The only time of year that I could really ride this route would be in the winter, as the temperatures in the red centre of Australia can regularly top 40 degrees celsius and sometimes hit 50 in the summer!  Not ideal weather for cycling, especially when water is scarce.  The flies at any time of year other than winter can be incredibly irritating as well.  Bush flies have to be one of the worst things about living in Australia, they can be extremely vexatious, even in Melbourne, so I can't imagine what they'd be like in the middle of the outback.

Even though it's winter, I still expect the days in the Northern Territory to top 30 degrees, and in the far north the nights may be sticky also.  However, this will quickly give way to warm days and very cold nights under the clear skies of central Australia, with the climate behaving more like desert conditions.  Of course, as I get further south the days will slowly turn colder and I can expect some chilly days cycling back to Melbourne along the southern coastline.  I visited the Great Ocean Road and camped near the Twelve Apostles with my mum back in January this year (the height of summer), and it wasn't exactly warm then.

A chilly Twelve Apostles, even in summer.
All this means that I have to take more than just board-shorts, a vest and a bit of sunscreen.  I'll need the sunglasses, shorts, and protection from the heat and sun, but I also need warm clothes and a very good sleeping bag.  To give you an idea, it got down to - 5 degrees in Alice Springs this month.  That was especially cold, but below zero is certainly possible in central Australia at night.  It is actually a good thing as it is frost that kills the flies.  I'll take a few cold nights if it reduces their numbers.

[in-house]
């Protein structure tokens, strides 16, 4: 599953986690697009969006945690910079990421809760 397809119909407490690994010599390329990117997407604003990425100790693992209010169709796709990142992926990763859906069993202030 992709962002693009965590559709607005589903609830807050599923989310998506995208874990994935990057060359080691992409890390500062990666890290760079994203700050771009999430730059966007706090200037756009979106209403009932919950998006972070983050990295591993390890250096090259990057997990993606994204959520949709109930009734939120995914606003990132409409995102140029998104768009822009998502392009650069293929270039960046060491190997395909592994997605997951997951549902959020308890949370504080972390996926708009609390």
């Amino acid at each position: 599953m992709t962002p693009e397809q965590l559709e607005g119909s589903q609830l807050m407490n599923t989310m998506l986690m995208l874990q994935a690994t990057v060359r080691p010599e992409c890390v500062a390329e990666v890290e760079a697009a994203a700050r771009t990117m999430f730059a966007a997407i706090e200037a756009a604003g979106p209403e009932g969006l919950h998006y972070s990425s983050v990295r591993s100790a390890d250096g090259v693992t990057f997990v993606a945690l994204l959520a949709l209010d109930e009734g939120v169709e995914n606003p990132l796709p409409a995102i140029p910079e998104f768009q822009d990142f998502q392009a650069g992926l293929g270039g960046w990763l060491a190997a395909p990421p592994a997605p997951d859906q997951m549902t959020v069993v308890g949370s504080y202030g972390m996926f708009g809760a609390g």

August is the dry season in the Northern Territory, so I am not expecting much rain at all, especially after a couple of hundred kilometres south of Darwin, but I may again see rain after I hit the southern coast.

According to the sweet and inspiring lady I met on the train, who has done a lot of cycle touring in Australia, she reckons I am doing the trip the wrong way.  She thought I'd be more likely to hit headwinds going from Darwin to Melbourne than vice versa.  I will be praying for the wind direction to blow my way because headwinds are the curse of the cyclist and winds blow very strong in Australia.  They are quite changeable through the middle, but I'm hoping that I won't get too many wind-blasting days struggling into the wind.  Once I start turning east along the southern coast - where the winds can really blow - my days could be radically affected by the wind direction.  In my limited experience of living in Victoria, it does seem to me that westerly winds are the stronger ones and with any luck these will push me home with a strong tailwind.  I do remember watching the easterlys almost breaking Mark Beaumont on his trip along the south coast, however, on his documentary for the bbc (see the video below at about 7mins onward for his Australia section).